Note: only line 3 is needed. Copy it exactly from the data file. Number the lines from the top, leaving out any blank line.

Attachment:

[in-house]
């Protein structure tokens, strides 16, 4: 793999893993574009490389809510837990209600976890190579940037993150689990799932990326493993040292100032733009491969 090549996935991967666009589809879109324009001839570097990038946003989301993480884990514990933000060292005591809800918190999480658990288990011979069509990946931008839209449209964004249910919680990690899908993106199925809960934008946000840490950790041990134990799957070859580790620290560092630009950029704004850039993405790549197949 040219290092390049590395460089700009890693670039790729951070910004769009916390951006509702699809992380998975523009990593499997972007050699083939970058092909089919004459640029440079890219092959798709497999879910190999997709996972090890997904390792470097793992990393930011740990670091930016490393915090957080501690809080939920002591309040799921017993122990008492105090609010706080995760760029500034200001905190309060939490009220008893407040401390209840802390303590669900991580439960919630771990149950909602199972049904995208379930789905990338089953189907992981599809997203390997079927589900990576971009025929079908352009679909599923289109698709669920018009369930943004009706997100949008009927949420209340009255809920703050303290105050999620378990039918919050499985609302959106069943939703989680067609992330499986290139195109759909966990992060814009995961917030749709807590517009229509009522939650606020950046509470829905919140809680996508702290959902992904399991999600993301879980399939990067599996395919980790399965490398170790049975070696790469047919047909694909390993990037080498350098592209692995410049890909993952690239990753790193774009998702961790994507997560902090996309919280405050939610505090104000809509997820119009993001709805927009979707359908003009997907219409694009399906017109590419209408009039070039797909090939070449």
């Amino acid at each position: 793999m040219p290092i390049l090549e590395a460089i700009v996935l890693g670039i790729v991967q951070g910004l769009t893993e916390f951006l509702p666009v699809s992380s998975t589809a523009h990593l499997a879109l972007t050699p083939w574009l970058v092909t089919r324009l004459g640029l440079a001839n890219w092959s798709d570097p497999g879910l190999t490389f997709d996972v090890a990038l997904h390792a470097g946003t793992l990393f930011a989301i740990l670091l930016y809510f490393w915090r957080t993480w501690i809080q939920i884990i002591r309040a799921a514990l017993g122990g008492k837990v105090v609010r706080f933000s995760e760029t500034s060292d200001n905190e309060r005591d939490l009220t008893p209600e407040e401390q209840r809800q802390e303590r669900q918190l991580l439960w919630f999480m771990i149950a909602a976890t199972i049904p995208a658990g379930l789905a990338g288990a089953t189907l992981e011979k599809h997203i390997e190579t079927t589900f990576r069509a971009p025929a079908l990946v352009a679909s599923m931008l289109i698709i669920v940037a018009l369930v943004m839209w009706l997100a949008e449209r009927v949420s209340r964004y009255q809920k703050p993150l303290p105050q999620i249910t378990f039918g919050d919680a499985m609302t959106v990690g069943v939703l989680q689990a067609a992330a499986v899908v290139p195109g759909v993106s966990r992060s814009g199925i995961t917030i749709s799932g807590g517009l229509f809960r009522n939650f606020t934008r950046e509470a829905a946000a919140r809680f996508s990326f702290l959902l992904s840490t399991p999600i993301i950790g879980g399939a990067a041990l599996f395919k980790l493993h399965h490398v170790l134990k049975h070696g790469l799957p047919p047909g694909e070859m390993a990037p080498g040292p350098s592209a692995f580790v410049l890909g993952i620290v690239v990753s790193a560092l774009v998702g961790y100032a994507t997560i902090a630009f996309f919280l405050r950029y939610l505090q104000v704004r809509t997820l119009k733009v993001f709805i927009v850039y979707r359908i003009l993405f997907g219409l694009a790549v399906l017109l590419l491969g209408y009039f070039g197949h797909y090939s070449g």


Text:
């Amino acid at each position: 793999m040219p290092i390049l090549e590395a460089i700009v996935l890693g670039i790729v991967q951070g910004l769009t893993e916390f951006l509702p666009v699809s992380s998975t589809a523009h990593l499997a879109l972007t050699p083939w574009l970058v092909t089919r324009l004459g640029l440079a001839n890219w092959s798709d570097p497999g879910l190999t490389f997709d996972v090890a990038l997904h390792a470097g946003t793992l990393f930011a989301i740990l670091l930016y809510f490393w915090r957080t993480w501690i809080q939920i884990i002591r309040a799921a514990l017993g122990g008492k837990v105090v609010r706080f933000s995760e760029t500034s060292d200001n905190e309060r005591d939490l009220t008893p209600e407040e401390q209840r809800q802390e303590r669900q918190l991580l439960w919630f999480m771990i149950a909602a976890t199972i049904p995208a658990g379930l789905a990338g288990a089953t189907l992981e011979k599809h997203i390997e190579t079927t589900f990576r069509a971009p025929a079908l990946v352009a679909s599923m931008l289109i698709i669920v940037a018009l369930v943004m839209w009706l997100a949008e449209r009927v949420s209340r964004y009255q809920k703050p993150l303290p105050q999620i249910t378990f039918g919050d919680a499985m609302t959106v990690g069943v939703l989680q689990a067609a992330a499986v899908v290139p195109g759909v993106s966990r992060s814009g199925i995961t917030i749709s799932g807590g517009l229509f809960r009522n939650f606020t934008r950046e509470a829905a946000a919140r809680f996508s990326f702290l959902l992904s840490t399991p999600i993301i950790g879980g399939a990067a041990l599996f395919k980790l493993h399965h490398v170790l134990k049975h070696g790469l799957p047919p047909g694909e070859m390993a990037p080498g040292p350098s592209a692995f580790v410049l890909g993952i620290v690239v990753s790193a560092l774009v998702g961790y100032a994507t997560i902090a630009f996309f919280l405050r950029y939610l505090q104000v704004r809509t997820l119009k733009v993001f709805i927009v850039y979707r359908i003009l993405f997907g219409l694009a790549v399906l017109l590419l491969g209408y009039f070039g197949h797909y090939s070449g």